Metrics

  • 7,658
    views
  • 1,846
    downloads
  • 24
    citations

Views, downloads and citations are aggregated across all versions of this paper published by eLife.

Download links

A two-part list of links to download the article, or parts of the article, in various formats.

Downloads (link to download the article as PDF)

Open citations (links to open the citations from this article in various online reference manager services)

Cite this article (links to download the citations from this article in formats compatible with various reference manager tools)

  1. Sweta Parab
  2. Rachael E Quick
  3. Ryota L Matsuoka
(2021)
Endothelial cell type-specific molecular requirements for angiogenesis drive fenestrated vessel development in the brain
eLife 10:e64295.
https://doi.org/10.7554/eLife.64295

Share this article

https://doi.org/10.7554/eLife.64295

Further reading

    1. Developmental Biology
    Thierry Gilbert, Camille Gorlt ... Andreas Merdes
    Research Article Updated

    Ninein is a centrosome protein that has been implicated in microtubule anchorage and centrosome cohesion. Mutations in the human NINEIN gene have been linked to Seckel syndrome and to a rare form of skeletal dysplasia. However, the role of ninein in skeletal development remains unknown. Here, we describe a ninein knockout mouse with advanced endochondral ossification during embryonic development. Although the long bones maintain a regular size, the absence of ninein delays the formation of the bone marrow cavity in the prenatal tibia. Likewise, intramembranous ossification in the skull is more developed, leading to a premature closure of the interfrontal suture. We demonstrate that ninein is strongly expressed in osteoclasts of control mice, and that its absence reduces the fusion of precursor cells into syncytial osteoclasts, whereas the number of osteoblasts remains unaffected. As a consequence, ninein-deficient osteoclasts have a reduced capacity to resorb bone. At the cellular level, the absence of ninein interferes with centrosomal microtubule organization, reduces centrosome cohesion, and provokes the loss of centrosome clustering in multinucleated mature osteoclasts. We propose that centrosomal ninein is important for osteoclast fusion, to enable a functional balance between bone-forming osteoblasts and bone-resorbing osteoclasts during skeletal development.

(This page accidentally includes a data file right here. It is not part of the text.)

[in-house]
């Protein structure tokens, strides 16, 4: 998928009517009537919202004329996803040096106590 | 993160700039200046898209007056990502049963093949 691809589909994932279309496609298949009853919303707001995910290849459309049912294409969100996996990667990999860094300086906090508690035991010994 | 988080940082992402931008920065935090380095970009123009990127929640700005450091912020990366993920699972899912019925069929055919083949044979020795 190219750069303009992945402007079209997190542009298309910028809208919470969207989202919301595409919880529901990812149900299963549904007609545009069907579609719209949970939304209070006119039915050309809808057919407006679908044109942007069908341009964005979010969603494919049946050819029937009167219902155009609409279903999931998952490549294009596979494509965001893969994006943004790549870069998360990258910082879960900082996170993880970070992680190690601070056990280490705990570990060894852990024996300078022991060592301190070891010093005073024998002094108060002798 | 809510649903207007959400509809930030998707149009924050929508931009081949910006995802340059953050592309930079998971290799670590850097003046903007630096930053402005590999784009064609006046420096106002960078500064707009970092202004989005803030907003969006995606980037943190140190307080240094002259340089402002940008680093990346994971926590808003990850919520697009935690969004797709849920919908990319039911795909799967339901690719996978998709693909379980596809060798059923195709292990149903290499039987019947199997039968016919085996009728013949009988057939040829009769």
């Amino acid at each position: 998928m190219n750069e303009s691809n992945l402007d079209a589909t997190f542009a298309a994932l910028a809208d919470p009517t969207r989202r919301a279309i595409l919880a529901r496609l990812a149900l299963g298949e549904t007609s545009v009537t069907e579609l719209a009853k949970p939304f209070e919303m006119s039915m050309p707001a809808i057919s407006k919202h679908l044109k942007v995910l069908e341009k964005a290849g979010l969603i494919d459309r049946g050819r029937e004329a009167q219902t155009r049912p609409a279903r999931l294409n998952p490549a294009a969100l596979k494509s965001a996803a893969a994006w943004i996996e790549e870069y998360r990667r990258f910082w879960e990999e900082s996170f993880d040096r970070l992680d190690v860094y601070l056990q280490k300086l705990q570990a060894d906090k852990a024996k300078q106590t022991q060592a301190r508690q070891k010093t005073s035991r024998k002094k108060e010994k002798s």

1. Cell Biology
    2. Developmental Biology
    Nicolas Loyer, Elizabeth KJ Hogg ... Jens Januschke
    Research Article

    The generation of distinct cell fates during development depends on asymmetric cell division of progenitor cells. In the central and peripheral nervous system of Drosophila, progenitor cells respectively called neuroblasts or sensory organ precursors use PAR polarity during mitosis to control cell fate determination in their daughter cells. How polarity and the cell cycle are coupled, and how the cell cycle machinery regulates PAR protein function and cell fate determination is poorly understood. Here, we generate an analog sensitive allele of CDK1 and reveal that its partial inhibition weakens but does not abolish apical polarity in embryonic and larval neuroblasts and leads to defects in polarisation of fate determinants. We describe a novel in vivo phosphorylation of Bazooka, the Drosophila homolog of PAR-3, on Serine180, a consensus CDK phosphorylation site. In some tissular contexts, phosphorylation of Serine180 occurs in asymmetrically dividing cells but not in their symmetrically dividing neighbours. In neuroblasts, Serine180 phosphomutants disrupt the timing of basal polarisation. Serine180 phosphomutants also affect the specification and binary cell fate determination of sensory organ precursors as well as Baz localisation during their asymmetric cell divisions. Finally, we show that CDK1 phosphorylates Serine-S180 and an equivalent Serine on human PAR-3 in vitro.